Chicago Bulls Notes: Cristiano Felicio Needs More Minutes

If you were trying to come up with the prototypical exciting backup center prospect for the Chicago Bulls, you would come up with someone that looks a lot like Cristiano Felicio.

He’s 24 years old, with a few years of development still ahead of him. He’s a strong, competent rim protector who can hedge in pick and roll coverage without getting too out of sorts, and do a pretty good job rolling hard on the other end. The only problem? He can’t seem to get on the court. His minutes have been spread between starters Robin Lopez and Taj Gibson, a big chunk of them being ceded to Bobby Portis, the man responsible for this gem:

It hasn’t been this way all season. Felicio averaged 12.7 minutes for the first seven games of the year, right around where he should be with Taj Gibson playing a bit at center in front of him. During those games, Felicio averaged 3 points and 3.3 rebounds per game. That’s nothing spectacular, but it’s fine for the role he’s in.

Something happened between game seven and game eight, however, because since then, Felicio has played less than 16 minutes total in nine games for the Bulls. He’s racked up five DNP-CDs in that time, and when he has played, it’s been strictly in garbage time.

Meanwhile, Bobby Portis has seen his minutes jump from 10.1 minutes per game over the first seven games (a number greatly inflated by extended garbage time in blowouts against Indiana and Orlando) to a much less inflated 12.3 minutes per game over the last nine games. In that more recent chunk, he’s put up 3.2 points per game and 2.8 rebounds. Sound familiar?

In terms of traditional production, Felicio during the first seven games and Portis since then are very similar. The difference can be seen when we look at the net rating for both players over their respective periods. Over the first seven games, Felicio boasted a net rating of +8.8. Over the last nine games, Portis has registered a net rating of -9.7.

It’s unclear why Felicio’s minutes disappeared so suddenly when we examine the numbers like this. He was contributing just like a third center is supposed to, and the defense was good when he was on the court. Despite that, he’s been relegated to the bench save for a few irrelevant minutes here and there.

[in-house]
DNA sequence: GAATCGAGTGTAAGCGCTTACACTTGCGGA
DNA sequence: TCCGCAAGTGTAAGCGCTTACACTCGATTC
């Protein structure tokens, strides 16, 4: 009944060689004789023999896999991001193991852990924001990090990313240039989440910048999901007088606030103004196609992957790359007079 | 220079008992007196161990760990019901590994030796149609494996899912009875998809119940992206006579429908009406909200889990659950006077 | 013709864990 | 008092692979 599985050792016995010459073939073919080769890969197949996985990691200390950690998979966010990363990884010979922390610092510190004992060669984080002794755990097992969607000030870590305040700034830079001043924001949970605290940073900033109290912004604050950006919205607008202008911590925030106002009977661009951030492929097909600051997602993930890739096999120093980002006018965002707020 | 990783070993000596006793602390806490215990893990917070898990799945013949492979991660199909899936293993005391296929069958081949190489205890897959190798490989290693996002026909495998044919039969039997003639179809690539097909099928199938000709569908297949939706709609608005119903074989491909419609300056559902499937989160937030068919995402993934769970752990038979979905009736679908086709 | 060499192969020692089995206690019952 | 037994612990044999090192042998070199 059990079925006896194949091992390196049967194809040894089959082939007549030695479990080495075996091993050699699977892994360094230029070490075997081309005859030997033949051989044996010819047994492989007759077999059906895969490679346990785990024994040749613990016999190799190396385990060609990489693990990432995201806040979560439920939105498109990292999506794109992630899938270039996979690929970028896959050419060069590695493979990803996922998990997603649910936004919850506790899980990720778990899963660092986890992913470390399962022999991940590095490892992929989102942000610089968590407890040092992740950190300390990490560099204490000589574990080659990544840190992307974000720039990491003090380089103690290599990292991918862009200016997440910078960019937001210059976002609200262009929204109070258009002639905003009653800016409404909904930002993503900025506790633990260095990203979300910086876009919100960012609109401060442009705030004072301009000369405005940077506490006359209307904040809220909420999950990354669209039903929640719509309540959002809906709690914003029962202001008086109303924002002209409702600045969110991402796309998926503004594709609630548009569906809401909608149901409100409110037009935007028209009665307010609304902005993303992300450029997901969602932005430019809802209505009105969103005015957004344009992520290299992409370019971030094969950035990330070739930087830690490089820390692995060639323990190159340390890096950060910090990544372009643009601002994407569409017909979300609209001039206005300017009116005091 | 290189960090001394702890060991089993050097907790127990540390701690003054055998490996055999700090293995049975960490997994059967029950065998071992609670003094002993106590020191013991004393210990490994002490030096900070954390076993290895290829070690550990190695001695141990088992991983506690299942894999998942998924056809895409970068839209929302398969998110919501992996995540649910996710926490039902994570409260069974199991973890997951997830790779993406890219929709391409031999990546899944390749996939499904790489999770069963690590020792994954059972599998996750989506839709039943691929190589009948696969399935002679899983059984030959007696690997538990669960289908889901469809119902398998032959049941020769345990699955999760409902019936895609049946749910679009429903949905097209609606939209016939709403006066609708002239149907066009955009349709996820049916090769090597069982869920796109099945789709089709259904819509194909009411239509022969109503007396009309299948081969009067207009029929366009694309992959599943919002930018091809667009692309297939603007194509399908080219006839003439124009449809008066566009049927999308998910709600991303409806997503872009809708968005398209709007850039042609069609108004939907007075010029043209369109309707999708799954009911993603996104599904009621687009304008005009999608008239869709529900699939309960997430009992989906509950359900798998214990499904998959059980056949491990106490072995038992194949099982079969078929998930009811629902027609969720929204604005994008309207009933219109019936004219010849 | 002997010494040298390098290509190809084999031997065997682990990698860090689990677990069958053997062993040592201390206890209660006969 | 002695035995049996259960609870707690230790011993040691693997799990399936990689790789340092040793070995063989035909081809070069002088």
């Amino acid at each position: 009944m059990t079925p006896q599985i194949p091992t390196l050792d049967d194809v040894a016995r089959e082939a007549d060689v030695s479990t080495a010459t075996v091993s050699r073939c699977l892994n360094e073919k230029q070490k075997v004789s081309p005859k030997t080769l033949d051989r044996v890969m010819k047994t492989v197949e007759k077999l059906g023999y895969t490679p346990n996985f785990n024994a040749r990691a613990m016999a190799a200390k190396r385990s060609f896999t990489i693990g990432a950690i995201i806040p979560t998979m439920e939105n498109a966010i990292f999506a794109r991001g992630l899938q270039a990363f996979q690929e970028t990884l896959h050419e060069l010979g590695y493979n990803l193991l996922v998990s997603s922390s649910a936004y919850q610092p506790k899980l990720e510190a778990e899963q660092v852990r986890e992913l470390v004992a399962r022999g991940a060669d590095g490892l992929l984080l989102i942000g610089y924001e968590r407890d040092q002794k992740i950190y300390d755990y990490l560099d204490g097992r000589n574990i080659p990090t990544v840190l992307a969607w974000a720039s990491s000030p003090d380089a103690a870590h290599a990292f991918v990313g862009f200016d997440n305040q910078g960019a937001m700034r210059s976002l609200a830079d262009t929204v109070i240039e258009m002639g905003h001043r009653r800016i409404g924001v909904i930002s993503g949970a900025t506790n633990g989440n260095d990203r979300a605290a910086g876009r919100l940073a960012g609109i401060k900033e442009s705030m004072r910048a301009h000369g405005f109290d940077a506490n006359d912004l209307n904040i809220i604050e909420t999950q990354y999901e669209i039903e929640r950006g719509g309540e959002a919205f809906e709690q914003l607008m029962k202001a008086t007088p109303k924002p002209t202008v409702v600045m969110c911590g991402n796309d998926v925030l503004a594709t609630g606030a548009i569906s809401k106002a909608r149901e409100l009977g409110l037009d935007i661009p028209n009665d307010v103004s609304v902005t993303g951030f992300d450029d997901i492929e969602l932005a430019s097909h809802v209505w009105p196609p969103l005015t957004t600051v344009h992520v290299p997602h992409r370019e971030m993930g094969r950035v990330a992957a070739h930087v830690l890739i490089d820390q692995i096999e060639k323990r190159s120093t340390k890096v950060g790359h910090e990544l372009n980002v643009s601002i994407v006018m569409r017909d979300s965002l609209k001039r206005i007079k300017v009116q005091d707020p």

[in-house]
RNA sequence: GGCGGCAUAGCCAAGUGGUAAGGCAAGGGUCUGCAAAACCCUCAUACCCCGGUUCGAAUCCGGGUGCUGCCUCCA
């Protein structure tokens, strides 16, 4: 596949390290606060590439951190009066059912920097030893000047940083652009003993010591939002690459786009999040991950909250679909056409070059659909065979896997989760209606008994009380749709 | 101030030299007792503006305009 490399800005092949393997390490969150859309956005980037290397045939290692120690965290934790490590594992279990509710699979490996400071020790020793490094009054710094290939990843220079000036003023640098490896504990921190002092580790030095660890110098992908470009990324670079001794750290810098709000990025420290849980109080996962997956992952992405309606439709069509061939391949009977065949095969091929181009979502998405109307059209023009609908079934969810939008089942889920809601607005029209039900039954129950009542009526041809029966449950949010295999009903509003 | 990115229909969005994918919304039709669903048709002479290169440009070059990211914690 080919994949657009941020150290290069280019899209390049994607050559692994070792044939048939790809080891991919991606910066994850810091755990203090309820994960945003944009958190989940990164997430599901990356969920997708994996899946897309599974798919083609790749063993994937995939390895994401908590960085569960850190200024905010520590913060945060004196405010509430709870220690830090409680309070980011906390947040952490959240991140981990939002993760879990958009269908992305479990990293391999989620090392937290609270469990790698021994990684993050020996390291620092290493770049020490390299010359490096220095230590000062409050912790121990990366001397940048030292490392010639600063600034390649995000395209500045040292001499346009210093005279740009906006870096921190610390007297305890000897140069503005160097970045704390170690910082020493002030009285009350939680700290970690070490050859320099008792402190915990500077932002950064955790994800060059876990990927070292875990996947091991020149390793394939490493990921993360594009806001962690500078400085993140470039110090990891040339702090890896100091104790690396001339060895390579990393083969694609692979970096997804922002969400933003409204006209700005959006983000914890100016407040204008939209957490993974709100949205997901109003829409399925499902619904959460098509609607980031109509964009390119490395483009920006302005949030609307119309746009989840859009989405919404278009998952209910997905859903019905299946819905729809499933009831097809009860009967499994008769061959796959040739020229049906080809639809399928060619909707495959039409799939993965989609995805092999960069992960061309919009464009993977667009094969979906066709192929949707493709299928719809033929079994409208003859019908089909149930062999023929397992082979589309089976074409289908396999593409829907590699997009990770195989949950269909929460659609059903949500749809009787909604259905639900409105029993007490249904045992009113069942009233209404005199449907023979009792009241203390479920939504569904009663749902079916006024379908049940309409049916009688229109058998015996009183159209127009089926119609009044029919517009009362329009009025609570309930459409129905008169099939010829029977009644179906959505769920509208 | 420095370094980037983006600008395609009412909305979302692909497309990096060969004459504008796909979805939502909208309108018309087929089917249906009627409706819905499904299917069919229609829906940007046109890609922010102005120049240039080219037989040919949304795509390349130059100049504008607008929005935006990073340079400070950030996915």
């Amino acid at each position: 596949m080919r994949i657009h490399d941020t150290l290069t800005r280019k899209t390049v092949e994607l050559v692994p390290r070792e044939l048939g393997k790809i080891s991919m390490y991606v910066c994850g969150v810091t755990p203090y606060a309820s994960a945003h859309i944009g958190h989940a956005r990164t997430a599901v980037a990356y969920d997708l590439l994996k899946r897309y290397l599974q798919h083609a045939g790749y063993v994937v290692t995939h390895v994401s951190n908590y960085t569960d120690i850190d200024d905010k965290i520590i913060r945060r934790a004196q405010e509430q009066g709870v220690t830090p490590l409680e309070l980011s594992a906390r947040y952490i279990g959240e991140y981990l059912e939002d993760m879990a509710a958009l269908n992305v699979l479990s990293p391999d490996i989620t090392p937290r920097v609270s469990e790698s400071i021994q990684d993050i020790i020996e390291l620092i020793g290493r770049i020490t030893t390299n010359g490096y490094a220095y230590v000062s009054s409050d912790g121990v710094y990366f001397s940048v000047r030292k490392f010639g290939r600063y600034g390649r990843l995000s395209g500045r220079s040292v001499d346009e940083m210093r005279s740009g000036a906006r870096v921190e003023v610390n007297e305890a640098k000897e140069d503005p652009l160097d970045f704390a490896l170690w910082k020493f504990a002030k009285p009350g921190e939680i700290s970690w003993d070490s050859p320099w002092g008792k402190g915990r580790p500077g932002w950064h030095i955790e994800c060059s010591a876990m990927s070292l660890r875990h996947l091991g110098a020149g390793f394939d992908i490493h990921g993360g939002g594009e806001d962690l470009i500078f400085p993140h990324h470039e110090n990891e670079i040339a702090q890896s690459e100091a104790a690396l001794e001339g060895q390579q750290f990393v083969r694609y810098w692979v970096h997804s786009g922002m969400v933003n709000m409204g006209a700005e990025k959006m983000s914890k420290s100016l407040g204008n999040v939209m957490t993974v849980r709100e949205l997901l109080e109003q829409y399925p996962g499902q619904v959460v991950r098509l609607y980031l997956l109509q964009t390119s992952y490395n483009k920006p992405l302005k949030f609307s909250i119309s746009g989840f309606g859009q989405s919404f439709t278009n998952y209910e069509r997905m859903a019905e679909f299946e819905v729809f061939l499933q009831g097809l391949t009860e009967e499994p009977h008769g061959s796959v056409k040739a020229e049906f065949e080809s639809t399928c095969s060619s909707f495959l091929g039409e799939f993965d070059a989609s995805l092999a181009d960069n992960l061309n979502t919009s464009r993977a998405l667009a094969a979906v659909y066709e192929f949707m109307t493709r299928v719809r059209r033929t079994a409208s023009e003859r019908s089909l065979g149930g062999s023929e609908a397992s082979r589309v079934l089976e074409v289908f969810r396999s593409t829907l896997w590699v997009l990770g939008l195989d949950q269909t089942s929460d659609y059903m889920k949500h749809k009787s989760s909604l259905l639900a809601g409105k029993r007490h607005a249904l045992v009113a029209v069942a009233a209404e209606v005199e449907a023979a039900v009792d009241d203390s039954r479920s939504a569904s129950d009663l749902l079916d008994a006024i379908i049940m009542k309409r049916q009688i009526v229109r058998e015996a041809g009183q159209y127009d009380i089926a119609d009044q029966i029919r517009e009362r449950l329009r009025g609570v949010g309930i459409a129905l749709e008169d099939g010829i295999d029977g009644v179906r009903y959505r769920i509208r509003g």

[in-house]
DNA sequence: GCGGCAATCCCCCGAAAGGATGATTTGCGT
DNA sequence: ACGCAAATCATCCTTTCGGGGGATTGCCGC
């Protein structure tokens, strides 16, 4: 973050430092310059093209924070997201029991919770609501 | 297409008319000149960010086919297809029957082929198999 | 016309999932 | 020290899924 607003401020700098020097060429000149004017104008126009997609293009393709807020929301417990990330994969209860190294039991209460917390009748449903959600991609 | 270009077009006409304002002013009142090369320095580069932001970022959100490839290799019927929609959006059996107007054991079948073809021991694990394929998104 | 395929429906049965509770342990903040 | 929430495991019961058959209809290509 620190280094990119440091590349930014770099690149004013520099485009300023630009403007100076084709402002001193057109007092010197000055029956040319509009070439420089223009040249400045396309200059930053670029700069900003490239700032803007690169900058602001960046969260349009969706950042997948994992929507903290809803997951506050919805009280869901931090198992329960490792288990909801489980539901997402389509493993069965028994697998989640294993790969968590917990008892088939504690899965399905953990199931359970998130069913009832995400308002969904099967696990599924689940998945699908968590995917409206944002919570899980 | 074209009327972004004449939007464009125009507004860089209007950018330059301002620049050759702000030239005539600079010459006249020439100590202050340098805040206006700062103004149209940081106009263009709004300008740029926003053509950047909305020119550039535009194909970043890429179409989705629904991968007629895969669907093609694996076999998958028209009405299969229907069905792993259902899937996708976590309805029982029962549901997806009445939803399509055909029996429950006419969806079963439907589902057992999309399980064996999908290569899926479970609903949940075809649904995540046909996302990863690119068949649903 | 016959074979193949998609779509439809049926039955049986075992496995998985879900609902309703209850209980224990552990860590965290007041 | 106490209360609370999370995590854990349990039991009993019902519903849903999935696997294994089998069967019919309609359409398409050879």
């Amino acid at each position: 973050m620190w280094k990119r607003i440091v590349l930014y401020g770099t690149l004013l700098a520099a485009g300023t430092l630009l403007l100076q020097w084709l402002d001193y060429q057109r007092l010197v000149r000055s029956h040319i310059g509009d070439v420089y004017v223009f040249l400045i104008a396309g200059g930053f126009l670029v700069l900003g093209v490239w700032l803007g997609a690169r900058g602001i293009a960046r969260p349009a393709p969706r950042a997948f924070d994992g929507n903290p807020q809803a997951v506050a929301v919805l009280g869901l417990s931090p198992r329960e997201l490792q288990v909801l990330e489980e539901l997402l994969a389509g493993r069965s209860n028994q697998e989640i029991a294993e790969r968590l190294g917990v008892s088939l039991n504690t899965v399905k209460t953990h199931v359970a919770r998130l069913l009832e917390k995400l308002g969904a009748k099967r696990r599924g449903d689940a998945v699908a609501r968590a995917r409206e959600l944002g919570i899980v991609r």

This isn’t to say Felicio doesn’t have flaws. Of course he does. His offensive skill set is far from polished, and since his minutes have vaporized, he’s managed to sink only one field goal out of 10 attempts. But the only thing that can help the Brazilian improve is more playing time.

This also isn’t to say that Bobby Portis is completely hopeless, just that he’s completely hopeless at center. Portis has seen his traditional per game stats dwindle slightly even as his minutes have increased. My guess is that this is due to him being forced into a center role that he has no business occupying.

Portis played most of his minutes at the beginning of the season at power forward, but since Felicio has vanished, he’s playing mostly at center, and he simply doesn’t have the defensive skills to handle such a task. To make matters worse, a good chunk of those minutes are with Nikola Mirotic at power forward, and these two cannot be on the floor together if the Bulls want to play any modicum of defense. The Bulls have a defensive rating of 110.1 when Portis and Mirotic share the floor, per NBAwowy (The Blazers are currently in last place with a rating of 110.5).

If Portis is going to get time, it needs to be at power forward. The problem is, that means fewer minutes for either Taj or Niko. Taj has been a force this season and one of the Bulls’ most consistent players, and Hoiberg needs Mirotic’s shooting, pump fakes and all, while Doug McDermott recovers from his mysterious concussion.

So the choice Hoiberg faces is to either plant his first round pick on the bench, or condemn his second unit to having piss poor interior defense. He should split the difference, sending Portis in for a few minutes a game at power forward when Taj slides over to center.

Hoiberg should also keep Felicio’s development in mind and get his minutes back up to what they were at the start of the season. We already saw that Felicio is capable of anchoring the second unit defensively, and if Butler stays in to prop up some bench units, the two of them could have the makings of a solid defensive lineup for the Bulls to antagonize other teams’ benches.

Don’t just listen to me. Jake Weiner from BlogaBull is similarly upset. Stephen Noh of the Athletic has been wanting more Felicio for a while:

Nate Duncan expressed on his podcast that the Bulls second unit defense would benefit from more Felicio. In sum, the internet has spoken, and we say #Freelicio.

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